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A parent’s secret weapon for back-to-school: a Daily Report Card

A parent’s secret weapon for back-to-school: a Daily Report Card

August 21, 2020 at 10:54am

Parents and students are gearing up for the return of school amid the COVID-19 pandemic – some face-to-face, and many through online instruction. However back-to-school may look like at this time, experts at FIU’s Center for Children and Families recommend parents add a Daily Report Card (DRC) to their back-to-school checklist.

“Our research has shown that a DRC is very helpful in motivating children to get their work done effectively and efficiently,” said psychology Professor Gregory Fabiano. “If parents follow the format of the DRC, not only will they get their child to complete their schoolwork, but it will also help with their behavior at home.”

Here’s how parents can implement a DRC at home:

  1. Get organized. Set your child up for success by choosing a place that is prepped with all the supplies your child needs including pencils, paper, calculator or a computer and that is free of noise and distraction.
  2. Set Goals. Set daily goals with your child. Create three to five clearly defined behavioral goals that focus on areas that need improvement. Sample goals include completing all assignments for the day, trying the assignment on their own before asking for help, following instructions and participating in class.
  3. Set up a rewards system. Your child’s efforts to meet their daily report card goals will depend on the incentives and rewards you provide. Allowing your child to create the menu of rewards with your approval will increase their motivation to meet their goal. Rewards can include screen time, a special treat, art time, a day off from chores and staying up 30 minutes past bedtime.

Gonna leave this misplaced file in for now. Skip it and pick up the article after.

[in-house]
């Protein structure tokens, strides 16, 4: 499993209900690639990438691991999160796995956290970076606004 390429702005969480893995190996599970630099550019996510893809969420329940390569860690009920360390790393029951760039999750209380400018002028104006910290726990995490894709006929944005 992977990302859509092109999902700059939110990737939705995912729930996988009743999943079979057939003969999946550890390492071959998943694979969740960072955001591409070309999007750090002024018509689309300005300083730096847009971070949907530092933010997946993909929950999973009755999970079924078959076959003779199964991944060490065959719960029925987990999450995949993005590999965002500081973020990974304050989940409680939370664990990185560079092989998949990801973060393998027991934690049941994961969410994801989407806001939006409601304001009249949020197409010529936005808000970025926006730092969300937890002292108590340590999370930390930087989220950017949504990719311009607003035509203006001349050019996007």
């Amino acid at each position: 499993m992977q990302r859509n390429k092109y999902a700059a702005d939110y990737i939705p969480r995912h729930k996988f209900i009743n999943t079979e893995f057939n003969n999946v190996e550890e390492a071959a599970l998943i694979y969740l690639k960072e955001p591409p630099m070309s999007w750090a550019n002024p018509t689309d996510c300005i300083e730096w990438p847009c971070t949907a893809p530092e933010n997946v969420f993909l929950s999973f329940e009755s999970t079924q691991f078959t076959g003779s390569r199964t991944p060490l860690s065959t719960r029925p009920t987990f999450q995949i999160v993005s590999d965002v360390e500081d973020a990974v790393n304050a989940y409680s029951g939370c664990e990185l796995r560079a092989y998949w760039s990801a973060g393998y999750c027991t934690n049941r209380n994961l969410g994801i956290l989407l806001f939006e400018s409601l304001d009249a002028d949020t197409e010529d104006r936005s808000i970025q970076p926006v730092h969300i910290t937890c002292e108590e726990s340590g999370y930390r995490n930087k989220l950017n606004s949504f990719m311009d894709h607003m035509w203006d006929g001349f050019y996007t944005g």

4. Monitor their progress. Let your child know throughout the day if they are meeting their goals. Remind your child of their goal and encourage them if they are struggling.
  5. Praise your child. Let your child know they did a great job, with genuine, specific or labeled praise. "I love how you stayed at the table and finished all your math assignments."
  6. Provide the reward. Make sure you provide the reward soon after the goal has been met. Connect the reward to the goals. "You're doing such a great job working hard on your math. You definitely earned that screen time today.”
  7. Tweak goals and rewards. As your child responds to the DRC, he should be able to meet behavior targets more consistently. When that happens, raise the bar. Instead of requiring him to follow class rules with three or fewer violations, for example, make it two or fewer violations. If you see your child is no longer motivated by a reward, change it to maintain their interest.
  8. Be consistent. The DRC only works if parents are consistent in implementing it. Make sure you hold yourself accountable to implement it on a daily basis. Create a visual board or have a special notebook to keep track of all goals and rewards.

“Perhaps the most important thing for a parent to remember is to remain positive,” Fabiano said. “It looks like the home instruction is going to be here for a while, so parents should work hard to catch their child doing the right thing and ignore minor negative behaviors. The goal should be at least three positive comments for every corrective comment or redirection.”

If you think your child may be experiencing symptoms that are interfering with daily functioning, contact the FIU Center for Children and Families at 305-348-0477 for help.